Tezos’s New Permanent Collection Will Champion Unsung Crypto Artists

Amid a turbulent NFT market, energy-efficient blockchain Tezos is launching a permanent collection that seeks to uplift boundary-pushing creatives within the crypto art space.

Misan Harriman. Photography by David Parry, courtesy of Shutterstock

Tezos is quickly becoming one of the art world’s go-to blockchains, especially among creators who’ve embraced NFTs but are concerned about the high minting fees and environmental impact of chains like Ethereum. The Tezos Foundation, the energy-efficient blockchain’s Swiss nonprofit arm, is further cementing its status as an art-world player by launching the Tezos Foundation Permanent Art Collection, which aims to celebrate artists pushing boundaries within the NFT space.

For the inaugural collection, the foundation allocated $1.2 million to the renowned photographer and activist Misan Harriman, who will curate a digital art gallery to debut this summer. Harriman’s curation will showcase an array of artists throughout the Tezos ecosystem with a special focus on up-and-coming talents from Africa and Asia—two regions often underrepresented in the NFT community. An esteemed creative director and activist who rose to prominence as a Black Lives Matter protest photographer, Harriman became the first Black person to shoot the cover of British Vogue. Edward Enninful, the magazine’s editor in chief, describes Harriman’s work as “era-defining.”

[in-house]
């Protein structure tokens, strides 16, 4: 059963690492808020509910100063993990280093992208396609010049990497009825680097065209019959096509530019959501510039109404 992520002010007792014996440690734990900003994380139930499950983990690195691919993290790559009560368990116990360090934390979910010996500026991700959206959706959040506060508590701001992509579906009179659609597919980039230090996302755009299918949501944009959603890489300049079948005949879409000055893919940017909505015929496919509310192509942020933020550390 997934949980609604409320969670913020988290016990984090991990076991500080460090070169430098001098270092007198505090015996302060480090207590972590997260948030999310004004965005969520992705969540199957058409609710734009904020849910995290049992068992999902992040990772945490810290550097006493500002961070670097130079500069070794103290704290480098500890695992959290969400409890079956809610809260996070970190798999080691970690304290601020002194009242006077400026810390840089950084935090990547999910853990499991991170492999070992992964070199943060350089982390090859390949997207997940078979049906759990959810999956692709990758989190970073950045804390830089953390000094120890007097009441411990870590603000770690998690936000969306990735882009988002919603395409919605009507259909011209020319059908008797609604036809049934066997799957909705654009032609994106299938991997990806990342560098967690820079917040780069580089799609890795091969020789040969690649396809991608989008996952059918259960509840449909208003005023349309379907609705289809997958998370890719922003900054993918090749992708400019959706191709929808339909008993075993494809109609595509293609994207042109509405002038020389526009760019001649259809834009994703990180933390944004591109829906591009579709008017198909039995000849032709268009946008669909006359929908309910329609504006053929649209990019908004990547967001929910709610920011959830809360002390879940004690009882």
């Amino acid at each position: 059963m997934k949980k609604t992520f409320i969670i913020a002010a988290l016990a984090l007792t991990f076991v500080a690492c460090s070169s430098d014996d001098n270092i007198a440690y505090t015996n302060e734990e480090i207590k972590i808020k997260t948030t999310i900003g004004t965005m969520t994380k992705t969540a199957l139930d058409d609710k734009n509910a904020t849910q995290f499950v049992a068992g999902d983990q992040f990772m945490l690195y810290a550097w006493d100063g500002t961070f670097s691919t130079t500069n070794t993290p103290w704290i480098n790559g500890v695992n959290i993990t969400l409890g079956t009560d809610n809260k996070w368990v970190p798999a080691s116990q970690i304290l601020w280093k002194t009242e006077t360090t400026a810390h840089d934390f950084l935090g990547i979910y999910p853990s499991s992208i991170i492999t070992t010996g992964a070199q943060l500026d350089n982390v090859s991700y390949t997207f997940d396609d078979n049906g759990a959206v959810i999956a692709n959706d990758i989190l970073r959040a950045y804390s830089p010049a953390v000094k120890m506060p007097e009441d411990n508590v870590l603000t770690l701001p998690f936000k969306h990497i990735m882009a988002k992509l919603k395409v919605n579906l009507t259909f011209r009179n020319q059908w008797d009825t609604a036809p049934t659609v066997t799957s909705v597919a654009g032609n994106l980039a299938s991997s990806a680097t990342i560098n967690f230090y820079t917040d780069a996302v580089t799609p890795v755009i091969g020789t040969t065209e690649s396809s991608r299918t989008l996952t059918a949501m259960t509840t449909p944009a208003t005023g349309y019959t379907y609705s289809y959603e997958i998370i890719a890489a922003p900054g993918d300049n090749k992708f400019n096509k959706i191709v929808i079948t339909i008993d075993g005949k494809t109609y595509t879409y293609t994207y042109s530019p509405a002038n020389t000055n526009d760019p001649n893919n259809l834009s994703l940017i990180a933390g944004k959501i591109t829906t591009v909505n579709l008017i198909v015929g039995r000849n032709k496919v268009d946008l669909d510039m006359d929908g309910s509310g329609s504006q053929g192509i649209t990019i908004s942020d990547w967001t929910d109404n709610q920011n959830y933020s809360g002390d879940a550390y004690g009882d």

“The Tezos Foundation Permanent Collection will support and celebrate a new generation of artists that have chosen a smart contract-enabled path to be their true selves,” Harriman says. “As the first curator of this collection, I want to make sure the world sees the diverse voices that are making truly extraordinary work with crypto art. We’ll be the custodian for this new community.”

Mario Klingemann’s installation with Tezos at Art Basel Miami Beach 2021

Tezos made waves this past year at Art Basel Miami Beach by staging an immersive installation by German artist Mario Klingemann in which visitors minted their own NFTs—an abstract digital portrait rendered using an algorithm—on the Tezos blockchain. Tezos is planning to continue on to Art Basel fairs in Hong Kong and Basel, Switzerland, this summer as the official blockchain partner. 

Despite Tezos’s success, the NFT market is suffering: it posted a steep 92 percent decrease in transactions compared to this time last year and recently lost $1 trillion in value, sparking comparisons to the dot-com bust in the late 1990s. Crypto trading platform Coinbase unveiled its highly anticipated and first NFT marketplace on May 4 and reported a sluggish 110 transactions and $60,000 in sales. 

Crypto enthusiasts remain optimistic, dismissing speculation of a crash as an inevitable market fluctuation due in part to the freefalling stock market spurred by inflation, surging global interest rates, and the effects of Russia’s invasion of Ukraine, as well as the unexpected meltdown of the stablecoin TerraUSD that has sent shockwaves through cryptocurrency markets. (Stablecoins are pegged to a “stable” reserve asset like the U.S. dollar or gold, and supposed to reduce volatility compared to digital currencies that are not pegged such as Bitcoin.) 

Surface Says: We’ve been tracking the rise of NFT art with both intrigue and skepticism—there’s a lot of flotsam out there. As with any nascent technology, things will shake out, but we’re bullish on the functionality of NFTs to buoy the art market—both digital and physical—in the future, but there will inevitably be some growing pains.

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